The 850,000 fully vaccinated Mainers have a strong degree of protections against all variants of the virus, Shah noted, and are able to reduce their chances of experiencing severe illness, hospitalization and death from COVID-19.
Ultimately, not much has changed for the majority of Mainers with the newest recommendation. Masks still do not have to be work in outdoor settings. Those who are unvaccinated have already been under recommendations to use face coverings in all counties. Only those in York and Piscataquis counties, at this time, are impacted by the new recommendation for wearing masks in indoor public settings.
Commissioner Lambrew, later in the briefing, touched on how the recommendation impacts schools.
It is being recommended that all staffers, students and visitors wear a mask when on a K-12 school campus. Again, these are only recommendations from the state. A local mandate may be able to enacted by area superintendents.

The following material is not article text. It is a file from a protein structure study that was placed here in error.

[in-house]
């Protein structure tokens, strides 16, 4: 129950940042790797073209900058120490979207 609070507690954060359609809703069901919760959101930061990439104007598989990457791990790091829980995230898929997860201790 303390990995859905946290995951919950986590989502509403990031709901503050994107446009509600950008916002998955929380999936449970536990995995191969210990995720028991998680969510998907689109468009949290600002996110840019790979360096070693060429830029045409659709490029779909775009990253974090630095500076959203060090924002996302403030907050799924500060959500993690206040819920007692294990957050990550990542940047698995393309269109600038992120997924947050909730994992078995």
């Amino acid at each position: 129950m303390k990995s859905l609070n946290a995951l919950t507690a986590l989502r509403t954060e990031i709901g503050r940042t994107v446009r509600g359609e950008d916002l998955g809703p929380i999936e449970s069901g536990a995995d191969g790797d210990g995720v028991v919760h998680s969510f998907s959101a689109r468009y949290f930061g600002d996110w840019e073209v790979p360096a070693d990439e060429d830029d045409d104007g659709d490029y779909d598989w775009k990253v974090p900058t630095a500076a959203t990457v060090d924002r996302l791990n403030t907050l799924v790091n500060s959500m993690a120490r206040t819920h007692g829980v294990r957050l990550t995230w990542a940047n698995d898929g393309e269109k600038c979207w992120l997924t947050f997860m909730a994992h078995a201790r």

The DHHS and Department of Education are launching a three-point comprehensive plan of action to encourage more staffers and students to receive the COVID-19 vaccine.
The first point would enable schools to partner with area health officials to hold vaccine clinics on their campus.
The second point would provide educational information to schools and school communities on what the vaccine is, why it is important and answer all questions about the vaccine. Letters, webinars and social media campaigns will be at the forefront of those plans.
Lastly, vaccination rates will be published for schools this fall by state health officials. In August, youth vaccination rates by district will be posted online while vaccination rates of school staffers will be posted online in September.